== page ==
CORBIE – The early bird catches no lambs


Just when I thought we were getting somewhere with this spring business, the snow came back at the weekend.

When I drew the curtains on Sunday morning, the snowflakes were coming down like candyfloss.

By the time I got into my waterproofs for my scheduled walk, the hills were white, but it had turned to rain at lower levels. Undeterred, I set off up the river to see what was about.

There was plenty of bird song to be heard, dominated by the strident song of the local song thrush population.

Further away I could hear a woodpecker 
drumming and a mistle thrush’s tuneless dirge.

It was tough going, with slick mud everywhere and every twig and bush hung with tiny transparent droplets of water just waiting to fall on whatever or whoever came in contact with it.

I found this out to my cost as I tried to photograph a fallen tree covered in an attractive bracket fungus.

Each false move brought down cascades of water which infuriatingly made my spectacles 
useless and photography difficult, to say the least.

My hope for the day was to try and get an
image of one of the season’s first lambs or something like a snow-covered daffodil to illustrate the kind of March we’re having, but I was finding it tough.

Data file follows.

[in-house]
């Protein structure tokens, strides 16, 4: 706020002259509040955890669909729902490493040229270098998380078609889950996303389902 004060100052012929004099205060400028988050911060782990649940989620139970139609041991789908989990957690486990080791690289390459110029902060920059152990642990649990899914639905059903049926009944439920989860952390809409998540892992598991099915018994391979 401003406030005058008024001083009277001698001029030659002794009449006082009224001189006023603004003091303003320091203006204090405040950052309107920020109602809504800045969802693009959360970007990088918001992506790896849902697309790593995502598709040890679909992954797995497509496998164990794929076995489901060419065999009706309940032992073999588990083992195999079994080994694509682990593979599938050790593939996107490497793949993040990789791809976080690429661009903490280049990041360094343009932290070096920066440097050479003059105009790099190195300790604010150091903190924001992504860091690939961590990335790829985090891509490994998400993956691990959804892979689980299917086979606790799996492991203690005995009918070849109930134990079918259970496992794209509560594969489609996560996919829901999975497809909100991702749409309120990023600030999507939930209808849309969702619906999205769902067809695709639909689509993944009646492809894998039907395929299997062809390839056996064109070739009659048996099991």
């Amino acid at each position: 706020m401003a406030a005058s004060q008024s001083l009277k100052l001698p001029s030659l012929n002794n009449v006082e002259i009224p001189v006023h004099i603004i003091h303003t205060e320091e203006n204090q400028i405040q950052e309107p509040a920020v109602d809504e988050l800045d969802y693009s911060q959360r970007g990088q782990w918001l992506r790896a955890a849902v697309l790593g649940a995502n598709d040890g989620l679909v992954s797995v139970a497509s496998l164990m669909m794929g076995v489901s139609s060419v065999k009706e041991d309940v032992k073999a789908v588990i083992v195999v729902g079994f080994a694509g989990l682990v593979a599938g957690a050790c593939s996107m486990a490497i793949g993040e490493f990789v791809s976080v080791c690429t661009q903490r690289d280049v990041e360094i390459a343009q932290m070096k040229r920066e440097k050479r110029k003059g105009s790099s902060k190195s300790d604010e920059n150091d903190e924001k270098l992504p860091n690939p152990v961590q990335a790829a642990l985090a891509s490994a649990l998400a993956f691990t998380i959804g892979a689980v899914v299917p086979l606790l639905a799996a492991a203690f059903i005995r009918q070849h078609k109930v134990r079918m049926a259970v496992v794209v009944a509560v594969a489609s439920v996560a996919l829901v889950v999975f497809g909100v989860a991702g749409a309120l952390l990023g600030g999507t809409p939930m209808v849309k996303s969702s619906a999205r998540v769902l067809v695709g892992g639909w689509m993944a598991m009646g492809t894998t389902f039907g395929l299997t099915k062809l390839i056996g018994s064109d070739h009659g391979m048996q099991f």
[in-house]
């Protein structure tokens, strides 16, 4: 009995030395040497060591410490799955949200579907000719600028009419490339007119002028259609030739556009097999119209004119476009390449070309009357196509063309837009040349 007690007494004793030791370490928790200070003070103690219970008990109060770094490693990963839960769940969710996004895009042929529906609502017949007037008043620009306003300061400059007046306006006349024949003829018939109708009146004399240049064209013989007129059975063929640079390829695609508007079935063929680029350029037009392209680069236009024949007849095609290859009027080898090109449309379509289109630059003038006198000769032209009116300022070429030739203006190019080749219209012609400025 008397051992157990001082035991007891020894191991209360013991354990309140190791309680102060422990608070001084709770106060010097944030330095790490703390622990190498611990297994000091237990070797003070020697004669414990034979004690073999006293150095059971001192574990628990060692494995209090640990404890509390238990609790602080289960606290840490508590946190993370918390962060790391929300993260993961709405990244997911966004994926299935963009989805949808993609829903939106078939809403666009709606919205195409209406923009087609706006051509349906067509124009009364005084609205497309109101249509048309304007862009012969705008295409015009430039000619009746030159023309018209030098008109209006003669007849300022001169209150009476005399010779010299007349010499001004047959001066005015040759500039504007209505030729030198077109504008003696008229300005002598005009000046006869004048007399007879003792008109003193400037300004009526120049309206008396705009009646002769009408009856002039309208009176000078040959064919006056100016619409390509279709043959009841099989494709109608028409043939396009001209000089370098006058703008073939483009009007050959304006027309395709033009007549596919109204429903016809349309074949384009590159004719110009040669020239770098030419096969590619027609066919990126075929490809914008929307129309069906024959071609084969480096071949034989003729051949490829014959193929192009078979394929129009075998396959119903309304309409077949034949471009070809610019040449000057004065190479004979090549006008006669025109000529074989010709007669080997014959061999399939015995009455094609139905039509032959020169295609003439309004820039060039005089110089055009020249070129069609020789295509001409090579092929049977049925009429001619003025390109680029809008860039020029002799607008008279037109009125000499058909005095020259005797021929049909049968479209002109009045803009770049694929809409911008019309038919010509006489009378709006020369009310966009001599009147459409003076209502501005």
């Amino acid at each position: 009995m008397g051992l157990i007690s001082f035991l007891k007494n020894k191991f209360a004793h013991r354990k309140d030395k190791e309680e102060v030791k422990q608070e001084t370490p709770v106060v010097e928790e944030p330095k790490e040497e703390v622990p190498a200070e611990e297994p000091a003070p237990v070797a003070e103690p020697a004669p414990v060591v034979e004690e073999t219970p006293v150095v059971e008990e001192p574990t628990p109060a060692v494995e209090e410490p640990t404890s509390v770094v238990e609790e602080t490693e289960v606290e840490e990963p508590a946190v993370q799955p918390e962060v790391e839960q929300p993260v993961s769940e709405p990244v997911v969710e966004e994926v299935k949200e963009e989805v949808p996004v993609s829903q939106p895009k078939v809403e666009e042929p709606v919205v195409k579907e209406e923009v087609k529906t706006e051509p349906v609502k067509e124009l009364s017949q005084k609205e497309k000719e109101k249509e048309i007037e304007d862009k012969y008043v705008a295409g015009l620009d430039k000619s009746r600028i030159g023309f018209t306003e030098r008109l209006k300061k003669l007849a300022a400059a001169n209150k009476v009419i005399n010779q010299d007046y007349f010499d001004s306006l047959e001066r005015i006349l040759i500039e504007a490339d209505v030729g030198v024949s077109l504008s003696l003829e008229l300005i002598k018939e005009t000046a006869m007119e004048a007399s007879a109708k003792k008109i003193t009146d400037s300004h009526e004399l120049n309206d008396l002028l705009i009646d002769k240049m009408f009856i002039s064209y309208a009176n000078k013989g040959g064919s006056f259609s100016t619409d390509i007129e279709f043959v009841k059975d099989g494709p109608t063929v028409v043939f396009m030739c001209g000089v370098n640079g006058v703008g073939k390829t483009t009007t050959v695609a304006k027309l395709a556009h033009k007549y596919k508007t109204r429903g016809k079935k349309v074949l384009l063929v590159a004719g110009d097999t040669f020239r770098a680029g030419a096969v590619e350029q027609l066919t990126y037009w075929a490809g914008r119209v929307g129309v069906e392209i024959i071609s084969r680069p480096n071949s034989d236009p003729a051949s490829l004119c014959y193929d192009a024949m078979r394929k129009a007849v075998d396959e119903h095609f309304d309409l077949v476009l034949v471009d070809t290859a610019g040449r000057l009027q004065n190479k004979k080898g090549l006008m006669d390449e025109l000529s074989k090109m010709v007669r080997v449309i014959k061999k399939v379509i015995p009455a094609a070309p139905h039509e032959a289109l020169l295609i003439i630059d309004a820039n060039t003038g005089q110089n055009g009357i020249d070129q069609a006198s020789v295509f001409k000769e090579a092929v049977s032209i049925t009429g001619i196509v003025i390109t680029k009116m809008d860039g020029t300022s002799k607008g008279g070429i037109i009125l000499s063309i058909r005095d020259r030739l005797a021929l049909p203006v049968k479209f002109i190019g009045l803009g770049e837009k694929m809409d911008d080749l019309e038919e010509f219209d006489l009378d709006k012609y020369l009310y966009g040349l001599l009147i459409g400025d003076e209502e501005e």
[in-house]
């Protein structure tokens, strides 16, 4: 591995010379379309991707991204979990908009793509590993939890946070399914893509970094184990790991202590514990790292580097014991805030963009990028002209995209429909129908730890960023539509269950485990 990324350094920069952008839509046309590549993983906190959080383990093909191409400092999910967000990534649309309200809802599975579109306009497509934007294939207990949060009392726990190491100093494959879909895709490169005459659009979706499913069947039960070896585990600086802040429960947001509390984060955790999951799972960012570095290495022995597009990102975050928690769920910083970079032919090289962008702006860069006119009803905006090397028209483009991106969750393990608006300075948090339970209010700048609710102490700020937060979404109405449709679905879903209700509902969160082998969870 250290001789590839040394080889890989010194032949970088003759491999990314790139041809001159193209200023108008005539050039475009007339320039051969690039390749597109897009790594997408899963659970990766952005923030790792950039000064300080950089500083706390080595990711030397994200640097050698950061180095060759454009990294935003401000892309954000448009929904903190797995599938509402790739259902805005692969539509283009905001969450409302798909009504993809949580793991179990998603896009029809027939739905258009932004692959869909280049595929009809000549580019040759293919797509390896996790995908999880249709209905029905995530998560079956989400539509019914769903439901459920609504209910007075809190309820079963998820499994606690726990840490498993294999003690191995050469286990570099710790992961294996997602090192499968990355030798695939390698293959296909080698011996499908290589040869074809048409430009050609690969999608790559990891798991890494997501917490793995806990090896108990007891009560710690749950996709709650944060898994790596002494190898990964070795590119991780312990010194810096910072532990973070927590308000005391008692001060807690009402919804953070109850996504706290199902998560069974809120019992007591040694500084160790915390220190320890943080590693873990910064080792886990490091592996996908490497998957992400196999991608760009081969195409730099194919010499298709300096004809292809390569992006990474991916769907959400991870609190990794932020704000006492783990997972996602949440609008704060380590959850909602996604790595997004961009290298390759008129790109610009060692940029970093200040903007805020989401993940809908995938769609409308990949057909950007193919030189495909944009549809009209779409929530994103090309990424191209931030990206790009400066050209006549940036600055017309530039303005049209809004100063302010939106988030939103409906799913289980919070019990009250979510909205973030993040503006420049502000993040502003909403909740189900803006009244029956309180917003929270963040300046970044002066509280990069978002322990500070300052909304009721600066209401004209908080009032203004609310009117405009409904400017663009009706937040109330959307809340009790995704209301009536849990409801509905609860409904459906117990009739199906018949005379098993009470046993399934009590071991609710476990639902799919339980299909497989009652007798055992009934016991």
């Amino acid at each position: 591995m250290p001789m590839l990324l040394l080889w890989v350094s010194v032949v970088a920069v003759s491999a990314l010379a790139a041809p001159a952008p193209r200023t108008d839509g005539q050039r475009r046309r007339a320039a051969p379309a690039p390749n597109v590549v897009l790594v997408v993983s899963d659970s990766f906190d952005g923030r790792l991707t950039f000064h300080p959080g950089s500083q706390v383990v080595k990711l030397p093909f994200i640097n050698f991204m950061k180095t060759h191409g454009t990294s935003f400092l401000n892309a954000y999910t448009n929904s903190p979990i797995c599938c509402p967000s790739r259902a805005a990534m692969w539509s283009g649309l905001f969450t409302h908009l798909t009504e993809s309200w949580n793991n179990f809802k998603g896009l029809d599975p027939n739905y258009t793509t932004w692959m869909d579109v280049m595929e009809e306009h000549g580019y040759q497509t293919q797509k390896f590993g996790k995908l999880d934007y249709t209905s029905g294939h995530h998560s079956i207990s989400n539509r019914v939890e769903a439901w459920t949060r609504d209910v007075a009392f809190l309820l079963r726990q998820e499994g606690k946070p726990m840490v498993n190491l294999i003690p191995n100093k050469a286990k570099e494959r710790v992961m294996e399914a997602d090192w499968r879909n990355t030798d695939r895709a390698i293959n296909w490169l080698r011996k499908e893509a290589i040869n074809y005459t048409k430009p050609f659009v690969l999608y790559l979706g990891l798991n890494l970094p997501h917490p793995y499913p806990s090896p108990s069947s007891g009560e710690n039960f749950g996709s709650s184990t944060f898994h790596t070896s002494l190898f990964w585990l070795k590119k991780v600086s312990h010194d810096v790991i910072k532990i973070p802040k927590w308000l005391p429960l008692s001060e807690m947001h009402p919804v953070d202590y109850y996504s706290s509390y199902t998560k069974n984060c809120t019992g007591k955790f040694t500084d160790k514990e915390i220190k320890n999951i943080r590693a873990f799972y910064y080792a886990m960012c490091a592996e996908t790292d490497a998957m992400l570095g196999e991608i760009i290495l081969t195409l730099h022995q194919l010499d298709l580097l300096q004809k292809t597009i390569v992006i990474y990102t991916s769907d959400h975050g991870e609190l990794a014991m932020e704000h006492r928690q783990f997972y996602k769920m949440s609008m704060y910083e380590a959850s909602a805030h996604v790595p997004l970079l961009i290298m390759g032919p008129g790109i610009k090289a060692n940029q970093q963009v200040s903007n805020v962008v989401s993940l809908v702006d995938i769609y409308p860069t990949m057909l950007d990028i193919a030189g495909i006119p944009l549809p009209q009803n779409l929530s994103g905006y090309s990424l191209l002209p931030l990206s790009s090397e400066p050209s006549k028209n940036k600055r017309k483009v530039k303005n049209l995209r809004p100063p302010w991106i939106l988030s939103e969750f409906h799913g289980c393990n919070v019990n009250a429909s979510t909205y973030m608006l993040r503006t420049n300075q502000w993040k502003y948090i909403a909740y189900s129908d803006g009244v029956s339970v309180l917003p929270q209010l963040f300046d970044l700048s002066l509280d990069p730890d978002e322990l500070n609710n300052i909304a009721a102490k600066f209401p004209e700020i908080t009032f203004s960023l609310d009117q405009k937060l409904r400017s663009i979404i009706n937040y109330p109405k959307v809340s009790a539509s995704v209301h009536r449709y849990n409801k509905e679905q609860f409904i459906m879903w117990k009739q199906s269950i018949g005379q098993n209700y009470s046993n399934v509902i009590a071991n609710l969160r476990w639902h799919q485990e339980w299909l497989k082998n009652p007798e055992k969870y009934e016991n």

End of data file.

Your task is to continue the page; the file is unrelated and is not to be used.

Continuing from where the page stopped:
The daffodils by the river were far from opening, so I decided to head for the hills and a huge industrial-sized lambing shed, which was sure to have some early arrivals.

As I approached, I could see the shepherd’s cottage nestling in the glen (which incidentally was the inspiration for the “Black Bob” cartoon in the Weekly News, about a Border collie).

The hills behind were still snow-capped and the nearer I got to the shed I knew by the wall of silence that I was too early for the lambs as well.

Oh well, you win some and you lose some, so wet and bedraggled, I headed for home.

I had a tiny bit more luck on Friday night with my moth trap, managing to attract one solitary customer.

It was a wee brown thing called a dotted border, which flies during the first three months of the year.

It is interesting in that the female of the species is wingless and unable to fly.

I’d had them before but it was nice at long last to officially declare the mothing season underway.